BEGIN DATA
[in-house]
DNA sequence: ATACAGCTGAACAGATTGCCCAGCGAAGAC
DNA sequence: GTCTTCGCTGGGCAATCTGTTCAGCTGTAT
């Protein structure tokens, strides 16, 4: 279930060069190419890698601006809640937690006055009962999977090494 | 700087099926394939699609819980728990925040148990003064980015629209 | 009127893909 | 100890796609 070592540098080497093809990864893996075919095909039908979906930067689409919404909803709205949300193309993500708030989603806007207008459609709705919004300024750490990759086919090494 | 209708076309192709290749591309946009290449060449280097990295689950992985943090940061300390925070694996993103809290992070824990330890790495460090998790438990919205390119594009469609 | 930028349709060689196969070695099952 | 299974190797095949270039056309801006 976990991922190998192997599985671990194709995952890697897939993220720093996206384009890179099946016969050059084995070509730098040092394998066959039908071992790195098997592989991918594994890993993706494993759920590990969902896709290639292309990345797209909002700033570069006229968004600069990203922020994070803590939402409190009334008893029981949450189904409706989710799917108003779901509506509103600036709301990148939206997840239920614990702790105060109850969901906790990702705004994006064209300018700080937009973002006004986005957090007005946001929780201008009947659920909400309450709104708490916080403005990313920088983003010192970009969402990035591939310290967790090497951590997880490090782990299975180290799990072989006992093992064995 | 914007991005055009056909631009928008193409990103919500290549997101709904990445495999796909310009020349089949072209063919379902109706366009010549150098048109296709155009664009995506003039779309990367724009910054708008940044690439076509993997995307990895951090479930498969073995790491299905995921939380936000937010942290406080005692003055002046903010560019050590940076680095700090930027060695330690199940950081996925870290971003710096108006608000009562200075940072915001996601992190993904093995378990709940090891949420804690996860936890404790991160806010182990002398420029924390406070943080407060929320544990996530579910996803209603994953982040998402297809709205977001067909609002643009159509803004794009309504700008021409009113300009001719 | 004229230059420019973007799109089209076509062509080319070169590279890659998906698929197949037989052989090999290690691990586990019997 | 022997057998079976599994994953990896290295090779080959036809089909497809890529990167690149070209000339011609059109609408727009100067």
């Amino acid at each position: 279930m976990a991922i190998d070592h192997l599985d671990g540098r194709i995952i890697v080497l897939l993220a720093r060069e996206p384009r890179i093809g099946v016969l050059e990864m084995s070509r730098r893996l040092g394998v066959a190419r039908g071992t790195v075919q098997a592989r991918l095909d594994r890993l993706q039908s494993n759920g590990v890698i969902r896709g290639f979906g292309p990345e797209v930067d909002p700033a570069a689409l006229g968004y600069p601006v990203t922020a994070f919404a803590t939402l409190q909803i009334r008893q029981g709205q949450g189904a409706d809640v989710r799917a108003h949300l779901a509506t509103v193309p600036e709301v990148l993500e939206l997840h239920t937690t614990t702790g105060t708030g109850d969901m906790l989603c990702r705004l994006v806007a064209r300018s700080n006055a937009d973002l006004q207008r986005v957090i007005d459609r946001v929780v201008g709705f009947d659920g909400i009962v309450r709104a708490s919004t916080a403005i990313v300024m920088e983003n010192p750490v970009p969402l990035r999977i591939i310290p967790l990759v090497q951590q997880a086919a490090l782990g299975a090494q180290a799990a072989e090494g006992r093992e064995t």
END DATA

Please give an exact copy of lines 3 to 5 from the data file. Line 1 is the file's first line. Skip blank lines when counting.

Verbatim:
DNA sequence: GTCTTCGCTGGGCAATCTGTTCAGCTGTAT
């Protein structure tokens, strides 16, 4: 279930060069190419890698601006809640937690006055009962999977090494 | 700087099926394939699609819980728990925040148990003064980015629209 | 009127893909 | 100890796609 070592540098080497093809990864893996075919095909039908979906930067689409919404909803709205949300193309993500708030989603806007207008459609709705919004300024750490990759086919090494 | 209708076309192709290749591309946009290449060449280097990295689950992985943090940061300390925070694996993103809290992070824990330890790495460090998790438990919205390119594009469609 | 930028349709060689196969070695099952 | 299974190797095949270039056309801006 976990991922190998192997599985671990194709995952890697897939993220720093996206384009890179099946016969050059084995070509730098040092394998066959039908071992790195098997592989991918594994890993993706494993759920590990969902896709290639292309990345797209909002700033570069006229968004600069990203922020994070803590939402409190009334008893029981949450189904409706989710799917108003779901509506509103600036709301990148939206997840239920614990702790105060109850969901906790990702705004994006064209300018700080937009973002006004986005957090007005946001929780201008009947659920909400309450709104708490916080403005990313920088983003010192970009969402990035591939310290967790090497951590997880490090782990299975180290799990072989006992093992064995 | 914007991005055009056909631009928008193409990103919500290549997101709904990445495999796909310009020349089949072209063919379902109706366009010549150098048109296709155009664009995506003039779309990367724009910054708008940044690439076509993997995307990895951090479930498969073995790491299905995921939380936000937010942290406080005692003055002046903010560019050590940076680095700090930027060695330690199940950081996925870290971003710096108006608000009562200075940072915001996601992190993904093995378990709940090891949420804690996860936890404790991160806010182990002398420029924390406070943080407060929320544990996530579910996803209603994953982040998402297809709205977001067909609002643009159509803004794009309504700008021409009113300009001719 | 004229230059420019973007799109089209076509062509080319070169590279890659998906698929197949037989052989090999290690691990586990019997 | 022997057998079976599994994953990896290295090779080959036809089909497809890529990167690149070209000339011609059109609408727009100067």
């Amino acid at each position: 279930m976990a991922i190998d070592h192997l599985d671990g540098r194709i995952i890697v080497l897939l993220a720093r060069e996206p384009r890179i093809g099946v016969l050059e990864m084995s070509r730098r893996l040092g394998v066959a190419r039908g071992t790195v075919q098997a592989r991918l095909d594994r890993l993706q039908s494993n759920g590990v890698i969902r896709g290639f979906g292309p990345e797209v930067d909002p700033a570069a689409l006229g968004y600069p601006v990203t922020a994070f919404a803590t939402l409190q909803i009334r008893q029981g709205q949450g189904a409706d809640v989710r799917a108003h949300l779901a509506t509103v193309p600036e709301v990148l993500e939206l997840h239920t937690t614990t702790g105060t708030g109850d969901m906790l989603c990702r705004l994006v806007a064209r300018s700080n006055a937009d973002l006004q207008r986005v957090i007005d459609r946001v929780v201008g709705f009947d659920g909400i009962v309450r709104a708490s919004t916080a403005i990313v300024m920088e983003n010192p750490v970009p969402l990035r999977i591939i310290p967790l990759v090497q951590q997880a086919a490090l782990g299975a090494q180290a799990a072989e090494g006992r093992e064995t």